atw - International Journal for Nuclear Power | 04.2019


atw Vol. 64 (2019) | Issue 4 ı April




IAEA: Member states discuss

modelling human resource

development for nuclear


(iaea) Modelling human resource

development can be an effective tool

to assist nuclear newcomer countries

in understanding the required competencies

and workforce needed to

establish and maintain a safe, secure

and sustainable nuclear power programme.

The IAEA is providing a

modelling tool that can help countries

in planning and educating the

required human resources.

“Human resource development for

nuclear power requires a national

effort and will involve a Member

State’s government, education system,

existing nuclear organizations and

national utilities and industries,” said

Dohee Hahn, Director of the IAEA

Division of Nuclear Power. Planning

for this endeavor therefore requires

a comprehensive national analysis.

“Modelling is uniquely suited to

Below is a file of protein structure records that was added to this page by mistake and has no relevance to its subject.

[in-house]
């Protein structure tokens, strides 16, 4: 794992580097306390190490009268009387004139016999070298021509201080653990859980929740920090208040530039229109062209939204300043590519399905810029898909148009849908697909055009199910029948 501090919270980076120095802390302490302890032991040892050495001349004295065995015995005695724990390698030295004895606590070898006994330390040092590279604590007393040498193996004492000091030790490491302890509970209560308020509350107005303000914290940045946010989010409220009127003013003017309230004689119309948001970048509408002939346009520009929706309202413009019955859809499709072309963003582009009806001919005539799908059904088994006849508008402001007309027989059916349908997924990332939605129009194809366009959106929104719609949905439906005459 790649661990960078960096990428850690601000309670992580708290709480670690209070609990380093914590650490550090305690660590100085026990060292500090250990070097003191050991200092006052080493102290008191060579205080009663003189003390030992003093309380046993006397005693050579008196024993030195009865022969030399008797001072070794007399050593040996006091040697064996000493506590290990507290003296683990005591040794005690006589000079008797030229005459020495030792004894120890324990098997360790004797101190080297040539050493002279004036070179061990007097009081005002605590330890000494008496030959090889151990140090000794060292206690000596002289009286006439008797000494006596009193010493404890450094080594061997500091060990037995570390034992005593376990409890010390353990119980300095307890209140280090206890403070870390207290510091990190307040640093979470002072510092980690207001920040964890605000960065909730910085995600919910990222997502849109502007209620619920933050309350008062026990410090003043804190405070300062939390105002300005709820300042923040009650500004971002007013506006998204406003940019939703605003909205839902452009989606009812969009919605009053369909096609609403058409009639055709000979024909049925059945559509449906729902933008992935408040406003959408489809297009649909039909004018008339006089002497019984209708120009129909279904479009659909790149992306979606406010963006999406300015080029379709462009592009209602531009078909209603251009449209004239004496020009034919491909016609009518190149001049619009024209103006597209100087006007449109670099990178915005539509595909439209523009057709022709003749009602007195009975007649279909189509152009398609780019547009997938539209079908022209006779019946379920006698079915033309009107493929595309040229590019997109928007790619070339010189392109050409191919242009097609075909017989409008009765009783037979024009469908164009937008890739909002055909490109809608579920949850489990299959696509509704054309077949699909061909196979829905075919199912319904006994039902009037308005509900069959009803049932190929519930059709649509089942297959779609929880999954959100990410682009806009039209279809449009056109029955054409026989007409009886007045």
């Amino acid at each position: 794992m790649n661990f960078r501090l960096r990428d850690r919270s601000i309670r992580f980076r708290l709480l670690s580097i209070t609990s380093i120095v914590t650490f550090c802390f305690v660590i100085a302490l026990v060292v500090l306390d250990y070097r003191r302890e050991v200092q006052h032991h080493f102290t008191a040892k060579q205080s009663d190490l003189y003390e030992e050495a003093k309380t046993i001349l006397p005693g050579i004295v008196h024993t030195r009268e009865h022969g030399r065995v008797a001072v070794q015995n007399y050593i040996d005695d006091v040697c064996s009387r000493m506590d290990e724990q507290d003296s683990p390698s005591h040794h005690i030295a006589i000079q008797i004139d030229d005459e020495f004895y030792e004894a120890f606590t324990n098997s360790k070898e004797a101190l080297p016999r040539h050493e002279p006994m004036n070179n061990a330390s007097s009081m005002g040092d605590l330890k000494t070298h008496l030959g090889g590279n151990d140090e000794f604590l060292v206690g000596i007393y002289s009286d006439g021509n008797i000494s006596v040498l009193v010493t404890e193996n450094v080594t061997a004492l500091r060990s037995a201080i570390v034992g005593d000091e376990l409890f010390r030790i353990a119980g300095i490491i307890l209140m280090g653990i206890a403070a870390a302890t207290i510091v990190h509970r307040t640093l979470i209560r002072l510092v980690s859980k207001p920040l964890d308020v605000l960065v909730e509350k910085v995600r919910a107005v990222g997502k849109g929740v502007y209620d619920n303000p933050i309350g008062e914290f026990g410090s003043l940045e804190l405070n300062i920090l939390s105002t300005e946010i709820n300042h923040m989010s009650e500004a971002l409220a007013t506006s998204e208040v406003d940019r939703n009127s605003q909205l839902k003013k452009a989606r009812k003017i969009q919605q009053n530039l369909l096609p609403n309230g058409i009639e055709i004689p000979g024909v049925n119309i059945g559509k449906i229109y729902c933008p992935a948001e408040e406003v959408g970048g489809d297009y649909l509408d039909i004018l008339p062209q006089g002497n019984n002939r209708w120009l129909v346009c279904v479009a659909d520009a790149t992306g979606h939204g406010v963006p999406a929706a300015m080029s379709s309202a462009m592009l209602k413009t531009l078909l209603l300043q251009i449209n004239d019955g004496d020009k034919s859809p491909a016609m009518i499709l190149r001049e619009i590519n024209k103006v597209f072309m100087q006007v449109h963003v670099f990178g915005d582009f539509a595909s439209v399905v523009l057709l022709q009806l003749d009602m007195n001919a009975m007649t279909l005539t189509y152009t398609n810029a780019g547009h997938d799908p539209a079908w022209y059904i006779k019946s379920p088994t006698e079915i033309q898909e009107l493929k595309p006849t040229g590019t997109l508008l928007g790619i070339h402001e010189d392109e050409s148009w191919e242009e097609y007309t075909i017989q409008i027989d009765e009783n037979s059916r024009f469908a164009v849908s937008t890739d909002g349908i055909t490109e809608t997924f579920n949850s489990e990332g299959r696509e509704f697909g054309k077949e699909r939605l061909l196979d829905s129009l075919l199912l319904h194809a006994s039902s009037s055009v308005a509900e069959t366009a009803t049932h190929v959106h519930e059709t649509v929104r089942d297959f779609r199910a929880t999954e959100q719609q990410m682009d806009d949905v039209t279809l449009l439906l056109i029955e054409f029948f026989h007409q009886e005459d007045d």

support this effort. The IAEA will continue

to assist Member States as they

examine their workforce.”

The IAEA provides helpful guidance

for Member States to survey their

workforce and educational systems to

identify and close gaps in their workforce

for nuclear power. One example

for its guidance and assistance is the

Nuclear Power Human Resource

(NPHR) Model, provided to Member

States for use in analyzing their

human resource development.

The NPHR modelling tool is a

system dynamics simulation of a

nuclear power programme and the

national nuclear workforce. The model

includes the educational tracks, training,

and career cycles for the workforce

supporting the owner/operator

organizations, the regulatory body,

and the construction workforce. The

tool is useful for providing a long perspective

look at the workforce to determine

any skill gaps that might present

risk to the programme. More than 14

Member States have so far been

trained in using the model.

Users of the modelling tool from

ten nuclear newcomer countries

(Egypt, Ghana, Kazakhstan, Kenya,

Morocco, Niger, Nigeria, Poland,

Saudi Arabia, Sudan, Turkey and

Uganda) gathered for the Technical

Meeting on Human Resource Development

Analysis and the Use of the

NPHR Modelling Tool for New Nuclear

Power Progammes, held from 12 to

15 February 2019 at the IAEA. In

addition, experts from operating